This article makes a clear case for violence on TV and the effect it has on our children. Not that TV causes all violent and aggressive acts in children but the author does make a point that children follow by example. Cartoons and movies refrain from showing consequences to aggressive actions but only reward or treat as normal any violent acts that are committed and therefore, children act and react on playgrounds and in other situations with others without realizing that really bad things can and will happen when you hit, kick, or push another.

Health Resources and Services Administration -

This site addresses bullying behaviors in children and how participating in a community of faith teaches students how to handle bullying as well as how to relate to others in the way of tolerance, respect, acceptance and love. The site also gives tips for helping families deal with bullying.

Focus on the Family -

This article talks about a feeling of inferiority in adolescents being the cause of aggressive behaviors. It describes the two reactions to this feeling that may surface. He says that in shy, quieter kids, they will withdraw and be the victim, whereas in more aggressively prone children, they will fight and end up turning into a confirmed fighter if the problem is not addressed.

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Peace and Reconciliation

U.S. National Library of Medicine: National Institutes of Health -

Wow. This site describes a program in affect in schools to support 6th, 7th, and 8th grade students and teach them violence prevention strategies. The study done intends to show that students that receive this four part intervention program will have a severe reduction in aggressive behaviors versus those students only exposed to the typical school program for violence prevention.

The White House: One America-Middle School Institute for the Study of World Peace -

This article discusses a program called the Peace Institute that it taught alongside and through all academic subjects in school to teach middle schools students about peace and peaceful ways to handle situations allowing for teachers to end situations before they even start in the school. The article discusses the great accomplishments made through this program in students by saying that they “seek a nonviolent alternative to the conflicts they face in their lives, and become advocates for peace in their families, communities, and workplaces.”

Educators for Social Responsibility -

This article defines and explains a program offered to schools to use in their after-school programs to integrate peacemaking activities into learning strategies in order to help after-school programs complement the daily school objectives as well as provide enriching and entertaining activities for the students.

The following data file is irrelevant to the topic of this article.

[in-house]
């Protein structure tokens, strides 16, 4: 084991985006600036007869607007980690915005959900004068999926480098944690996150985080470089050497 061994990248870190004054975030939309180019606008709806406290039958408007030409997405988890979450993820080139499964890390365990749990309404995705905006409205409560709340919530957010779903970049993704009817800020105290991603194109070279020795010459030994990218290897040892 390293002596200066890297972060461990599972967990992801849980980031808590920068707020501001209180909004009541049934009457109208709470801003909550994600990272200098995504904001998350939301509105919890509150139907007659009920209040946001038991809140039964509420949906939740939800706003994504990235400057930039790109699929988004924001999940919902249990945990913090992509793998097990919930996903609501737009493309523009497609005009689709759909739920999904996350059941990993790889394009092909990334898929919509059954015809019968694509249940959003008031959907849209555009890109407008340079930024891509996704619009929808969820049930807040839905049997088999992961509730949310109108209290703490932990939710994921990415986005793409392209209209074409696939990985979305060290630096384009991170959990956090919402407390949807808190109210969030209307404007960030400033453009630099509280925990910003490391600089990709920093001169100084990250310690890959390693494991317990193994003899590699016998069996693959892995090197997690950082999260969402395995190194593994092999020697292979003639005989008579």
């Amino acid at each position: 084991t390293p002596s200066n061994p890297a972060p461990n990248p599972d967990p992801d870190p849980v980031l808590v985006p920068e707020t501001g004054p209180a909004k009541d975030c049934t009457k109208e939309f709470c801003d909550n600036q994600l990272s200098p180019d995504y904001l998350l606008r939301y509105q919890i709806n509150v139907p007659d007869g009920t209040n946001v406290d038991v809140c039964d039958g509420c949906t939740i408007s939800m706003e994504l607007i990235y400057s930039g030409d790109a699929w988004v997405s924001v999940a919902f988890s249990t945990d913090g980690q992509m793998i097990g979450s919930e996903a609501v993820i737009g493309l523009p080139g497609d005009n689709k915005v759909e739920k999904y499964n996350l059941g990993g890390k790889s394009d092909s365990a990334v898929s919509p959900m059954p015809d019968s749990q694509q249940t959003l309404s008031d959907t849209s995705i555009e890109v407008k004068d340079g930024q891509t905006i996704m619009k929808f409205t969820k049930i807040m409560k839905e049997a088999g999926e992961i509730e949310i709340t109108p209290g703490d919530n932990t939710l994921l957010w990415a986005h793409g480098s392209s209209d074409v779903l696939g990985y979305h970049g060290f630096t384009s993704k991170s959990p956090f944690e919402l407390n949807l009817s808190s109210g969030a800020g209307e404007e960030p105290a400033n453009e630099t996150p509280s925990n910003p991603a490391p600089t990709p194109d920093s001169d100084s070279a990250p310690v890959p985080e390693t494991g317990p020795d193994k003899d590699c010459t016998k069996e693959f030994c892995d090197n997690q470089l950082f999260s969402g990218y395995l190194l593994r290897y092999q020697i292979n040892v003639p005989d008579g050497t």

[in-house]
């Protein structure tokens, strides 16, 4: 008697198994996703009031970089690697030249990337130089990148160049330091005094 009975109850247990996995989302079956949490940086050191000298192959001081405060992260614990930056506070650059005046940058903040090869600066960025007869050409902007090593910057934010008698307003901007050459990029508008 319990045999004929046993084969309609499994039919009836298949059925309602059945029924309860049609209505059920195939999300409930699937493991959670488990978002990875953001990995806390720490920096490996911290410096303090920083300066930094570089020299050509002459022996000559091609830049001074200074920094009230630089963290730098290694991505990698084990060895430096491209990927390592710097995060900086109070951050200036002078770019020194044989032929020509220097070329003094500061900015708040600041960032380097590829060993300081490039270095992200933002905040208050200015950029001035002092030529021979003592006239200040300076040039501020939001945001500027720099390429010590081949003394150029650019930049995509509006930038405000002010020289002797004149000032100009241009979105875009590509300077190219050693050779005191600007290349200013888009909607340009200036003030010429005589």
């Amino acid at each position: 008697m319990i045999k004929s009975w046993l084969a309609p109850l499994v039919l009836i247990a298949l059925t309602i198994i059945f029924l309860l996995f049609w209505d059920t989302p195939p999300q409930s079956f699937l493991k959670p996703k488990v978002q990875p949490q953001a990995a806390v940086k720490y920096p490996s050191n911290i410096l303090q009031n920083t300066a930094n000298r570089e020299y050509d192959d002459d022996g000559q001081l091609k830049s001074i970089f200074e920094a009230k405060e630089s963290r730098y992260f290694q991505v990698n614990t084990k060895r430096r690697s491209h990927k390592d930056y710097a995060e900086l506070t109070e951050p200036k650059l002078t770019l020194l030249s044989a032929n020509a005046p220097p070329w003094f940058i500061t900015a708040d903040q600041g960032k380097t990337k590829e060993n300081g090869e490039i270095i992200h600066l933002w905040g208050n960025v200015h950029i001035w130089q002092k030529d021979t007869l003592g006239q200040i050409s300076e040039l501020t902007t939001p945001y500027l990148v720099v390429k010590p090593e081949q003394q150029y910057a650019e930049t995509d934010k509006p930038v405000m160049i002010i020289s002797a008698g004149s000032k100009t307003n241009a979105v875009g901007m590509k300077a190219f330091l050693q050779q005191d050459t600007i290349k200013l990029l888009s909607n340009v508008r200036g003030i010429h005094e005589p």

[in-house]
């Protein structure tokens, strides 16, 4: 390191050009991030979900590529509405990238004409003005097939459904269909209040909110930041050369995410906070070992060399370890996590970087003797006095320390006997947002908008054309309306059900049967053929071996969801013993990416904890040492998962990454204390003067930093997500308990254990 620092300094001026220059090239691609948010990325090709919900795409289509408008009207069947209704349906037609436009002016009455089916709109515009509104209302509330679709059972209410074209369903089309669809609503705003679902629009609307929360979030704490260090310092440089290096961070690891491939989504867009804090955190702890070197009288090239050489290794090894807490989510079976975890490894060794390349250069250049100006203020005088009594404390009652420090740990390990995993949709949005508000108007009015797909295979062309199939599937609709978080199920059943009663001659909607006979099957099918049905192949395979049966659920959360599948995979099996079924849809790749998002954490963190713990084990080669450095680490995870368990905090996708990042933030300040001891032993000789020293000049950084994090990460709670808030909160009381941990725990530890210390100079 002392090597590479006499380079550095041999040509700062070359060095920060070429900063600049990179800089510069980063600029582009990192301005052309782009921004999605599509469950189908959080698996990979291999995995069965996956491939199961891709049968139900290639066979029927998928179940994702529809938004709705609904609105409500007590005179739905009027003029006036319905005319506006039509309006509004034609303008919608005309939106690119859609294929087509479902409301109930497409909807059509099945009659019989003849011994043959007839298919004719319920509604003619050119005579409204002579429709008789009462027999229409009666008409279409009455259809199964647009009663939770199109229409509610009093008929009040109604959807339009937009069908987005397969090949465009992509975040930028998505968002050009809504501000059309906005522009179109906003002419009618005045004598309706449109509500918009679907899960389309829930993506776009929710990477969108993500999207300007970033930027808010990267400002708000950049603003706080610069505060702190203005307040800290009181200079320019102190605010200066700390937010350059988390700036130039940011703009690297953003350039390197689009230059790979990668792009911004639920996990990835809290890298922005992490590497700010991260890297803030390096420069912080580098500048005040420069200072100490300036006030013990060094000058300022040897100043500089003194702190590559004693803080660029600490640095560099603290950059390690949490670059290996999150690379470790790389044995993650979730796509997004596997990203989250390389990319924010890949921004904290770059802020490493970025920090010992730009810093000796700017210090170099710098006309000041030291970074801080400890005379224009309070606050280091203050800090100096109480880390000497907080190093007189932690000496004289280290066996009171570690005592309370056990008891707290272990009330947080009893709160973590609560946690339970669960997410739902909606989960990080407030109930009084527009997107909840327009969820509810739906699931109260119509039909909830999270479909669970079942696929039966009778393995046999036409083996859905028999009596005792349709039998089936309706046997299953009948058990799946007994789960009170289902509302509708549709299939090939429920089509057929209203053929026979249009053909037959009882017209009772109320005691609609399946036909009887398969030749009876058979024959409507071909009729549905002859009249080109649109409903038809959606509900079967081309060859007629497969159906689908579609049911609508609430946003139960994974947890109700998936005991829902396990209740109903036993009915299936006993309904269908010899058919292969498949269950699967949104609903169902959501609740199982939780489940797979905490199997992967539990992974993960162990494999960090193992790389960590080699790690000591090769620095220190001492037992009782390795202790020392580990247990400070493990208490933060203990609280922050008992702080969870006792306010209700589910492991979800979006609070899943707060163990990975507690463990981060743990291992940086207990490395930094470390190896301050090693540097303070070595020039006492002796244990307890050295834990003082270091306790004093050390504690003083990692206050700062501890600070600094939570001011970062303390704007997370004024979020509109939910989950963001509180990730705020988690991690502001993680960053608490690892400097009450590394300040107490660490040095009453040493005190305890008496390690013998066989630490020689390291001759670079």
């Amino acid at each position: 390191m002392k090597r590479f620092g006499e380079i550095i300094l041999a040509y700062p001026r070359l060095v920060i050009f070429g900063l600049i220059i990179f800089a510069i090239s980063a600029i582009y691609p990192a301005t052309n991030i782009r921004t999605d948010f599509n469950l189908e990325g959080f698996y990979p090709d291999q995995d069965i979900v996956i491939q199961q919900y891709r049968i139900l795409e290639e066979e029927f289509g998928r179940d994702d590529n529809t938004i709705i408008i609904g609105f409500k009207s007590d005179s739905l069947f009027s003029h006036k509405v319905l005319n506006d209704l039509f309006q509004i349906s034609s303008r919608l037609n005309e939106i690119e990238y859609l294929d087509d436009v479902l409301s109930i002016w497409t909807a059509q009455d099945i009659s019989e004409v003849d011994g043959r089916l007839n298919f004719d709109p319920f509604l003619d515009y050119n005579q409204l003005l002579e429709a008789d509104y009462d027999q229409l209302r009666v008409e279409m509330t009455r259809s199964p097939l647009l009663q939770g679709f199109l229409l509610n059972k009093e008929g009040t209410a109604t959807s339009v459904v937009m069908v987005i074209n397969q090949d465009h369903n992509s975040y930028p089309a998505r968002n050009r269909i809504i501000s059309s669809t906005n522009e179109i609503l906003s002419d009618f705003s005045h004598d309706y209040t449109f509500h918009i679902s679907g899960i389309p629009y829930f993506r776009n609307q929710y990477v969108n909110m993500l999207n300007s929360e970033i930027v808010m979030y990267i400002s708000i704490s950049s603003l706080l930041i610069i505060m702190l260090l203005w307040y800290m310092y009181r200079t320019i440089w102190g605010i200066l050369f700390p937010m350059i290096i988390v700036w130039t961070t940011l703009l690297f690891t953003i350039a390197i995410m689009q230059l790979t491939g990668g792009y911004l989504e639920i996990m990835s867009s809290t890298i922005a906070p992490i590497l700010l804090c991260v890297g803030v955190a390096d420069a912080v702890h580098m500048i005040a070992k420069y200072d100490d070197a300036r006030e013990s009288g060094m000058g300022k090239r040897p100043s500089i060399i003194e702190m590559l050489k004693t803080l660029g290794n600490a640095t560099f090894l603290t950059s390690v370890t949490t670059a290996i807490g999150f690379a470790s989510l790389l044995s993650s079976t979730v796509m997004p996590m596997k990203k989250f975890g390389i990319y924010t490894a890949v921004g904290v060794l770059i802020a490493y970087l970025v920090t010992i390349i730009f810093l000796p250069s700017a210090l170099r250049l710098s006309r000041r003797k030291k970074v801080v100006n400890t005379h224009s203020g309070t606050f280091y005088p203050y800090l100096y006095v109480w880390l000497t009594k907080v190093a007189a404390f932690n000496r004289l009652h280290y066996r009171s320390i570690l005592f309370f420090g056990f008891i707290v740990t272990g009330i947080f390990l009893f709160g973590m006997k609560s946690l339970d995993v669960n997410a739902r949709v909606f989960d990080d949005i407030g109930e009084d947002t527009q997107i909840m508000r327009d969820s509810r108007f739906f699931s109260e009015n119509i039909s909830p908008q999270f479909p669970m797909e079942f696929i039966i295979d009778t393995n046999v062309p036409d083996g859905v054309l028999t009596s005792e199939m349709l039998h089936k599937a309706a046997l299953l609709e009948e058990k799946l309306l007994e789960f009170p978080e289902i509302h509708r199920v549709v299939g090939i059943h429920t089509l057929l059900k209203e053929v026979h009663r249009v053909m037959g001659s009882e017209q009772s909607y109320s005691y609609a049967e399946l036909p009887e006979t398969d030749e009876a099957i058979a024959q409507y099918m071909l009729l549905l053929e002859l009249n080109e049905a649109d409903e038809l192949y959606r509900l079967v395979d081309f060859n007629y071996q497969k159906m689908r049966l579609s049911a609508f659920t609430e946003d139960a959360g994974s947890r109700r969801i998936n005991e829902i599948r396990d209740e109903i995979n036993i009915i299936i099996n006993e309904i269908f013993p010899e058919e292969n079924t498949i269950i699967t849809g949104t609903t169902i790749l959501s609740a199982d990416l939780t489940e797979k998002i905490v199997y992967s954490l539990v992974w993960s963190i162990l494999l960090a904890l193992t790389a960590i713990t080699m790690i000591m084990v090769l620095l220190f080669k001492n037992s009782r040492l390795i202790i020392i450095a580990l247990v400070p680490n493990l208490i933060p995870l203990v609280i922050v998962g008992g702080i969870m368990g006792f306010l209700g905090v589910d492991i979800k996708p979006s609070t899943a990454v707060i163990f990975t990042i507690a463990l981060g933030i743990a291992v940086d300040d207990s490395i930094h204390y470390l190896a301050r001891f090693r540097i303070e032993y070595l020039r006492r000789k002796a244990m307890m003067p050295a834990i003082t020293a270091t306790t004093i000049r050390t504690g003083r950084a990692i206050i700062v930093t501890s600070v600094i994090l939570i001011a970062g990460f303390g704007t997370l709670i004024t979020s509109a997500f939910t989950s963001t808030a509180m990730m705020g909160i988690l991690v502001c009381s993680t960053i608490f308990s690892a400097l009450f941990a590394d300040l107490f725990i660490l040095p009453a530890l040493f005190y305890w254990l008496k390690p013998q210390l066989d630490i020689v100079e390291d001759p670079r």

The Washington Post -

The author of this article discusses the merits of the United World College system where “Service-learning, conflict resolution and environmental sustainability are a part of the curriculum at all the schools, but each one also has a unique focus.” This is a set of schools devotes itself to unite people and their cultures from all over the world, seeing that each school has a representation of at least 85 countries in its student body, in peace.

Northern Ireland Commission for Catholic Education -

In Northern Ireland, the Catholic schools in the area are not only opening their doors to children of all faiths and religions but are promoting programs for all children in which they are combining education with a desire for tolerance, peace and reconciliation amongst all in Northern Ireland.

Family Education -

This article congratulates a school, once known for its conflicts and for first-graders being led out in handcuffs, for its amazing efforts and successes in developing and implementing a Peace Program at their school that has actually shown dramatic improvements. They point out that this school was so successful because it involves the students, the teachers, and all of the school staff, including the cafeteria workers, all working together to keep the peace at the school.

Values in Conflict Resolution

Ohio State Government: Springfield City Schools -

This article discussed a Conflict Resolution Program put on by the Commission on Dispute Resolution in Ohio, given as professional development to all administrators, counselors, teachers and parent representatives in the school district. The program made each of the participants aware of the fact that disputes and aggression were not simply the result of interactions between two students or a student and a teacher, but also between members of the staff and staff and parents. This was an eye-opener.

Organization for Cooperative Learning -

This article defined conflict and gave tips for productive conflict resolution. One things that this article did to stand out from all of the others though, is that it gave positives for conflict, including learning mistakes and growing from the experience.

The Graduate School at Michigan State University -

This website promotes a conflict resolution program to graduate students at their school in order to improve productivity, improve relationships between faculty and students and to improve the quality of education for the students. The website offers conflict resolution strategies, reasons to get involved with the program and how to get involved.

Organization for Conflict Resolution Education -

This article was confusing. It argued that conflict resolution programs would not be successful unless they were more culturally sensitive, and then requested information on a variety of topics to be included in this new, more culturally sensitive conflict resolution program. The author then turned to Peace Programs and how the introduction to faith in these programs would help teach peace and reconciliation before offering registration for the Peace Program.

Family Education -

This article brings to light a problem with conflict resolution in that parents are avoiding conflict when it comes to their children and the education they are being given, inevitably teaching this to their children. The article urges parents to engage in conflict when they are standing up for what they believe in, especially when it comes to their children, only in the name of compromise and everyone winning in the end.

Conflict Resolution
Conflict Resolution | Source

© 2013 Victoria Van Ness